Criminal Justice Coordinating Committee, defunded, votes to keep meeting

There was no free food at the last Criminal Justice Coordinating Council meeting. 

The CJCC, a state-funded consortium of political leaders, prosecutors, state officials, judges, and police that has existed since 1999 in a bid to manage the basic elements of the courts, jails, treatment programs, diversion programs, and criminal case scheduling in Baltimore City, was summarily de-funded by Gov. Larry Hogan last month, when the chairman, Charles Peters, declined to meet with the governor to discuss criminal justice.

Judge Peters still has a job. 

Kimberly Smalkin Barranco, the CJCC's Executive Director, doesn't. Neither does Project Coordinator Margaret Boyd-Anderson.

Both women sat at Peters' right hand today in room 510 of Courthouse East as he thanked them for their many years of service, garnering them a standing ovation from the assembled committee members. "They have positively impacted the lives of everyone in the criminal justice system," the judge said. "I think the city will really miss all your hard work."

The work involved herding various members to follow through with promised reforms or changes to protocol. This included such esoteric stuff as making sure people with outstanding arrest warrants were not released from jail or prison, and making sure no-contact orders were served on abusive spouses before the court date. It was about speeding up the case management, so defendants did not languish in jail longer than necessary before trial. And finding ways to get people with substance-use disorders into treatment instead of jail.

The CJCC also opened a window on all this for reporters and, hence, the public: The minutes of all meetings were published on schedule, and CJCC meetings, held most months on a Wednesday afternoon, were an excellent place for a reporter to buttonhole the mayor, police commissioner, City Council president, or U.S. Attorney. The free sandwiches, chips, and soda were a bonus.

What the CJCC never really did is fight crime. This became a problem.

In August, Hogan asked for a meeting with the CJCC to discuss the city's exploding violent crime rate. Baltimore Police Commissioner Kevin Davis has decried short and suspended sentences for violent offenders, and Hogan says he is introducing "truth-in-sentencing" legislation. He held a "summit" and invited judges to attend; Peters announced that it would be improper for judges to do so. The meeting—with other CJCC members but without the judges—was closed to the press.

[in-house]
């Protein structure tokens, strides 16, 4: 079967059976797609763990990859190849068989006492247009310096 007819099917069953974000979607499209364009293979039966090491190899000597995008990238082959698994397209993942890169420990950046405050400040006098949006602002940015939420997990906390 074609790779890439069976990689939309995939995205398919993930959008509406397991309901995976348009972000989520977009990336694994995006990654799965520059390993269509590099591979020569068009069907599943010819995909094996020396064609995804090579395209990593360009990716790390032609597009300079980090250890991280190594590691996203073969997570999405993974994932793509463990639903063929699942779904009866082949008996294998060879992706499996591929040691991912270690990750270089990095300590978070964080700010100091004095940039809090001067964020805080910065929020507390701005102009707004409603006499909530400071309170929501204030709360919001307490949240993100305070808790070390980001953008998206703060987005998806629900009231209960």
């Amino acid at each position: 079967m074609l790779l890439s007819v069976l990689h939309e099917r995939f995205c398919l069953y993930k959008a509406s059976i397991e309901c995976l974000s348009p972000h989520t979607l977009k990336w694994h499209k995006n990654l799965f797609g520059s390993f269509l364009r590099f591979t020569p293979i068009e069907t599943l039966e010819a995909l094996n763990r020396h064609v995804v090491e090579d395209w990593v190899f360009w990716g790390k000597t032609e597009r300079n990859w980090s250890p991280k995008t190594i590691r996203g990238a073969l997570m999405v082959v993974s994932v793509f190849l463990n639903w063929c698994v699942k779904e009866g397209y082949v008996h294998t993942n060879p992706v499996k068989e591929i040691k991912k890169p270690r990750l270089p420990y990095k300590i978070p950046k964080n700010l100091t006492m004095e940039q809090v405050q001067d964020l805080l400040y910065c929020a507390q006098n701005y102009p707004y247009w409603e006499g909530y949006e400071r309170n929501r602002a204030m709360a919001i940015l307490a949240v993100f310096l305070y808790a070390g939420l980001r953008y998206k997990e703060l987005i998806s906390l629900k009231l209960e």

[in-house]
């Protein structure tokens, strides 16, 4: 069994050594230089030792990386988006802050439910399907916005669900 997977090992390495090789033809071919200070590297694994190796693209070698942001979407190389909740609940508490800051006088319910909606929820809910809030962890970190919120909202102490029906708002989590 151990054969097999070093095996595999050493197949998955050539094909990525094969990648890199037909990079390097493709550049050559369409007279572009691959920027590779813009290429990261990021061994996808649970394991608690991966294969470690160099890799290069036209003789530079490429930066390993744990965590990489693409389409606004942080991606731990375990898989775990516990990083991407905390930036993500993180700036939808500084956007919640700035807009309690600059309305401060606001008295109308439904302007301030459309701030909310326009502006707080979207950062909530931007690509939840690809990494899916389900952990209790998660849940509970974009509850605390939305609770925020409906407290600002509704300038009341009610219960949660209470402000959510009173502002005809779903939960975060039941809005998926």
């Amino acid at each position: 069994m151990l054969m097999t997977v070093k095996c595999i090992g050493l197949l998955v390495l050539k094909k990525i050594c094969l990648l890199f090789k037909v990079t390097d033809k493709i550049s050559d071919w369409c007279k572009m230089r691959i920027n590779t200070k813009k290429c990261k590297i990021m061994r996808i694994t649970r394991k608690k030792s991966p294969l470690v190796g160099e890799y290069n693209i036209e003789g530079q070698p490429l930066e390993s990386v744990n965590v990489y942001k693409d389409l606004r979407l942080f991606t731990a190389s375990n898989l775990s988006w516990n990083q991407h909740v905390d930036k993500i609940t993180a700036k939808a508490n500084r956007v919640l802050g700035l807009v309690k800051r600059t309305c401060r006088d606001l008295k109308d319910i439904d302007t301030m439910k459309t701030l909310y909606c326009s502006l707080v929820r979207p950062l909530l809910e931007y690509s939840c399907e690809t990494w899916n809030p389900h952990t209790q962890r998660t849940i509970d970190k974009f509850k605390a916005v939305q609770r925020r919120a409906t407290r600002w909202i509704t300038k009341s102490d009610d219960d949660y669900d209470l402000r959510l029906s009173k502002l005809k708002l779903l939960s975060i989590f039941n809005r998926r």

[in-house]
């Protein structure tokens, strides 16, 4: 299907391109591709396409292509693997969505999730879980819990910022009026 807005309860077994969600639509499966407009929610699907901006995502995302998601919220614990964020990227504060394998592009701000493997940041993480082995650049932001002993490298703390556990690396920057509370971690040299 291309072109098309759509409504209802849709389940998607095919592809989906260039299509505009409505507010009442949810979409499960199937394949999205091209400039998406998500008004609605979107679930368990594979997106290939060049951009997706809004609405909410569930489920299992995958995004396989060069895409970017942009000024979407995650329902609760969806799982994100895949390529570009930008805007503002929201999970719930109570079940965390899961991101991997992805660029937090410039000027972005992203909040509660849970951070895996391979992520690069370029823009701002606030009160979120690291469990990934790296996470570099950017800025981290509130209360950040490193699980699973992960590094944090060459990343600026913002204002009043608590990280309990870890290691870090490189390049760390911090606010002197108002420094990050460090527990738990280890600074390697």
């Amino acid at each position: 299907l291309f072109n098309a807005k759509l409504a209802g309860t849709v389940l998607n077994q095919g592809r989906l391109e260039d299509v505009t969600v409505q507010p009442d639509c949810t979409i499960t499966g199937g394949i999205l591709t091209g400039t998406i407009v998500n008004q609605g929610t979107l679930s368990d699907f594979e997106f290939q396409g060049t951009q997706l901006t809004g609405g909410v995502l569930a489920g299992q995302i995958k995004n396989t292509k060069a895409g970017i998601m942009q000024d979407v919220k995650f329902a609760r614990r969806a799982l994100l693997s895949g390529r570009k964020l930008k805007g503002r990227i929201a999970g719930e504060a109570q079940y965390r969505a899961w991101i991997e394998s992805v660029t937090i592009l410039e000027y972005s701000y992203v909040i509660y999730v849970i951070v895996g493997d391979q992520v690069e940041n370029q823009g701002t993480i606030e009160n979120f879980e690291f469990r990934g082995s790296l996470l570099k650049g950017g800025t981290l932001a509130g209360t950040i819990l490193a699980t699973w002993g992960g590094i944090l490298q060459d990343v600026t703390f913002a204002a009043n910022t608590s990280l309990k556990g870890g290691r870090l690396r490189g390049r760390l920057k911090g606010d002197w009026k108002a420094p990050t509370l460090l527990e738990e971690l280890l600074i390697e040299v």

On Sept. 15, Hogan announced he was cutting CCJC's funding and would send the $275,000 instead to the Mayor's Office of Criminal Justice. The CJCC is not fulfilling its mission, Hogan said in a letter to Peters: "Given the current level of violent crime in Baltimore City, it is only common sense that the CJCC prioritize addressing violent crime."

Peters disagrees. The CJCC is an administrative coordinating body, not a crime-strategy-setting body, he said last month, according to the meeting minutes. 

"The judiciary respects your role," he said, responding in today's meeting to Mayor Catherine Pugh's plea for cooperation in the fight against crime. "But we can never, ever be seen as your ally or the ally of law enforcement."

Peters opened the meeting to ask if members wanted to continue to meet even without funding for support staff. He asked those who wanted to keep meeting to raise their hands, and this set off a long-back-and-forth in which various members recounted the good work they have been able to do, and lamented that such work would be impossible without Barranco and Boyd-Anderson. It took the group most of an hour to address the chairman's question. Finally he restated, this time asking them to opt-out. 

"Who does not want to participate? Raise your right hand."

No hands went up.

And with that, without money, without staff, the CJCC will soldier on.

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